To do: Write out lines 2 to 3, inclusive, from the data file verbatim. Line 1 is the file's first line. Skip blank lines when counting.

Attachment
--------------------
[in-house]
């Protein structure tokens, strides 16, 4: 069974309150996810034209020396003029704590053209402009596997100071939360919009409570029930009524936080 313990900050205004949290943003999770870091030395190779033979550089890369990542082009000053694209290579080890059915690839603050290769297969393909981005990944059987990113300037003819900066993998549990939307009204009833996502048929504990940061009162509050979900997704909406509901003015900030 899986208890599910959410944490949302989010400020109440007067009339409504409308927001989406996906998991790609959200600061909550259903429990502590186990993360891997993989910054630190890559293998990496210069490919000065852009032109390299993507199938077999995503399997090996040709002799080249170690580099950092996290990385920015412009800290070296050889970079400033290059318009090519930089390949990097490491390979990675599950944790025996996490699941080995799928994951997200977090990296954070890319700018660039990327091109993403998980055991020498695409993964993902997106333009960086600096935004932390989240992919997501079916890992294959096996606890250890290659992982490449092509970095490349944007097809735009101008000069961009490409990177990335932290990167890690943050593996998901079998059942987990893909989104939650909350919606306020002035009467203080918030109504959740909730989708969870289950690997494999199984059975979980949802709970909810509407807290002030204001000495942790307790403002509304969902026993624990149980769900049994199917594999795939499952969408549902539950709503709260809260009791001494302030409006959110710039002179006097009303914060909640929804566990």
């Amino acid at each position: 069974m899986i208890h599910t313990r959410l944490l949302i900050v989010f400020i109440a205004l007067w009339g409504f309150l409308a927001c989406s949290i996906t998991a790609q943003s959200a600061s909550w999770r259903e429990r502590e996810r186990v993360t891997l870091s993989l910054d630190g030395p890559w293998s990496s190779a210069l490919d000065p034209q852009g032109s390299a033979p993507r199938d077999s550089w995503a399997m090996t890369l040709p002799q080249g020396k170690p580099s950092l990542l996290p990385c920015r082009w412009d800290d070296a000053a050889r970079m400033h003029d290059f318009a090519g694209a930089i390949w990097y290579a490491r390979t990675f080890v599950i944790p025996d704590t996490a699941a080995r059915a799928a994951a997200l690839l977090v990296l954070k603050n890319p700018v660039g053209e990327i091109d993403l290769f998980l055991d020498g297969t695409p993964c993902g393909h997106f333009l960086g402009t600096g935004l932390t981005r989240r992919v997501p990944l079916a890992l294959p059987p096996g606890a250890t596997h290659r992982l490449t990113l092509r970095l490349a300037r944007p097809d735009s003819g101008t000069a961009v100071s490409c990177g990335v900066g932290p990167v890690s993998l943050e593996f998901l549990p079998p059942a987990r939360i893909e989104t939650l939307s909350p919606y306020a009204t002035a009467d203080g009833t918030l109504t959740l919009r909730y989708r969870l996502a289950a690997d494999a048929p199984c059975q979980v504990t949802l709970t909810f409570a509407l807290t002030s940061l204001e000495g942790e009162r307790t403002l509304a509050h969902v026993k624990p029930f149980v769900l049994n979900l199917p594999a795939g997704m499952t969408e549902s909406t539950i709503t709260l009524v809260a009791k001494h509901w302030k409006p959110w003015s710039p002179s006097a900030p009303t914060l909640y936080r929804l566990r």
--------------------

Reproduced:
């Protein structure tokens, strides 16, 4: 069974309150996810034209020396003029704590053209402009596997100071939360919009409570029930009524936080 313990900050205004949290943003999770870091030395190779033979550089890369990542082009000053694209290579080890059915690839603050290769297969393909981005990944059987990113300037003819900066993998549990939307009204009833996502048929504990940061009162509050979900997704909406509901003015900030 899986208890599910959410944490949302989010400020109440007067009339409504409308927001989406996906998991790609959200600061909550259903429990502590186990993360891997993989910054630190890559293998990496210069490919000065852009032109390299993507199938077999995503399997090996040709002799080249170690580099950092996290990385920015412009800290070296050889970079400033290059318009090519930089390949990097490491390979990675599950944790025996996490699941080995799928994951997200977090990296954070890319700018660039990327091109993403998980055991020498695409993964993902997106333009960086600096935004932390989240992919997501079916890992294959096996606890250890290659992982490449092509970095490349944007097809735009101008000069961009490409990177990335932290990167890690943050593996998901079998059942987990893909989104939650909350919606306020002035009467203080918030109504959740909730989708969870289950690997494999199984059975979980949802709970909810509407807290002030204001000495942790307790403002509304969902026993624990149980769900049994199917594999795939499952969408549902539950709503709260809260009791001494302030409006959110710039002179006097009303914060909640929804566990």
């Amino acid at each position: 069974m899986i208890h599910t313990r959410l944490l949302i900050v989010f400020i109440a205004l007067w009339g409504f309150l409308a927001c989406s949290i996906t998991a790609q943003s959200a600061s909550w999770r259903e429990r502590e996810r186990v993360t891997l870091s993989l910054d630190g030395p890559w293998s990496s190779a210069l490919d000065p034209q852009g032109s390299a033979p993507r199938d077999s550089w995503a399997m090996t890369l040709p002799q080249g020396k170690p580099s950092l990542l996290p990385c920015r082009w412009d800290d070296a000053a050889r970079m400033h003029d290059f318009a090519g694209a930089i390949w990097y290579a490491r390979t990675f080890v599950i944790p025996d704590t996490a699941a080995r059915a799928a994951a997200l690839l977090v990296l954070k603050n890319p700018v660039g053209e990327i091109d993403l290769f998980l055991d020498g297969t695409p993964c993902g393909h997106f333009l960086g402009t600096g935004l932390t981005r989240r992919v997501p990944l079916a890992l294959p059987p096996g606890a250890t596997h290659r992982l490449t990113l092509r970095l490349a300037r944007p097809d735009s003819g101008t000069a961009v100071s490409c990177g990335v900066g932290p990167v890690s993998l943050e593996f998901l549990p079998p059942a987990r939360i893909e989104t939650l939307s909350p919606y306020a009204t002035a009467d203080g009833t918030l109504t959740l919009r909730y989708r969870l996502a289950a690997d494999a048929p199984c059975q979980v504990t949802l709970t909810f409570a509407l807290t002030s940061l204001e000495g942790e009162r307790t403002l509304a509050h969902v026993k624990p029930f149980v769900l049994n979900l199917p594999a795939g997704m499952t969408e549902s909406t539950i709503t709260l009524v809260a009791k001494h509901w302030k409006p959110w003015s710039p002179s006097a900030p009303t914060l909640y936080r929804l566990r």